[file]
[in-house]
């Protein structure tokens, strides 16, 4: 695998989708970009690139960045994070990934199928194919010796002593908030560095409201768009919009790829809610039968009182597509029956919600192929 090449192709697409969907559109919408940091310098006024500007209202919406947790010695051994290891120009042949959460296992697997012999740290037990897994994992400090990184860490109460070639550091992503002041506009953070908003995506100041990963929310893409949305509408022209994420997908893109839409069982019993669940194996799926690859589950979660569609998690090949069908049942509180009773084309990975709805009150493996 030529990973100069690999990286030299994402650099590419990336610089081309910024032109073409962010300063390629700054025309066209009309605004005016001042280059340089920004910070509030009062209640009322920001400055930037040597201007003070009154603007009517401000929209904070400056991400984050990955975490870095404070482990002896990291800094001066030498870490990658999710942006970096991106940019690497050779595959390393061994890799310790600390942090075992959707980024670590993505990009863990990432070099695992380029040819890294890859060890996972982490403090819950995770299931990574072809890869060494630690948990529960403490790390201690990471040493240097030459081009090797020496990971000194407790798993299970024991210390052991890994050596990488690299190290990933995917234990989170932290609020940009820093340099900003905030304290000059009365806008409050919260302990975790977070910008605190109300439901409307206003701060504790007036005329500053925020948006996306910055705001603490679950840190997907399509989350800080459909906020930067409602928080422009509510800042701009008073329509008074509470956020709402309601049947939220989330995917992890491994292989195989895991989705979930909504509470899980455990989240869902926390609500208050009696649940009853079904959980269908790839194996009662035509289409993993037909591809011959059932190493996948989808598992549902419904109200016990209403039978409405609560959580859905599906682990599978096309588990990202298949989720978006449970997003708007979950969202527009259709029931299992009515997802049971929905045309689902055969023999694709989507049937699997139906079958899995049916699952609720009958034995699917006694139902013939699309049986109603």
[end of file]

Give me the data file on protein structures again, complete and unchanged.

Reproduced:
[in-house]
């Protein structure tokens, strides 16, 4: 695998989708970009690139960045994070990934199928194919010796002593908030560095409201768009919009790829809610039968009182597509029956919600192929 090449192709697409969907559109919408940091310098006024500007209202919406947790010695051994290891120009042949959460296992697997012999740290037990897994994992400090990184860490109460070639550091992503002041506009953070908003995506100041990963929310893409949305509408022209994420997908893109839409069982019993669940194996799926690859589950979660569609998690090949069908049942509180009773084309990975709805009150493996 030529990973100069690999990286030299994402650099590419990336610089081309910024032109073409962010300063390629700054025309066209009309605004005016001042280059340089920004910070509030009062209640009322920001400055930037040597201007003070009154603007009517401000929209904070400056991400984050990955975490870095404070482990002896990291800094001066030498870490990658999710942006970096991106940019690497050779595959390393061994890799310790600390942090075992959707980024670590993505990009863990990432070099695992380029040819890294890859060890996972982490403090819950995770299931990574072809890869060494630690948990529960403490790390201690990471040493240097030459081009090797020496990971000194407790798993299970024991210390052991890994050596990488690299190290990933995917234990989170932290609020940009820093340099900003905030304290000059009365806008409050919260302990975790977070910008605190109300439901409307206003701060504790007036005329500053925020948006996306910055705001603490679950840190997907399509989350800080459909906020930067409602928080422009509510800042701009008073329509008074509470956020709402309601049947939220989330995917992890491994292989195989895991989705979930909504509470899980455990989240869902926390609500208050009696649940009853079904959980269908790839194996009662035509289409993993037909591809011959059932190493996948989808598992549902419904109200016990209403039978409405609560959580859905599906682990599978096309588990990202298949989720978006449970997003708007979950969202527009259709029931299992009515997802049971929905045309689902055969023999694709989507049937699997139906079958899995049916699952609720009958034995699917006694139902013939699309049986109603």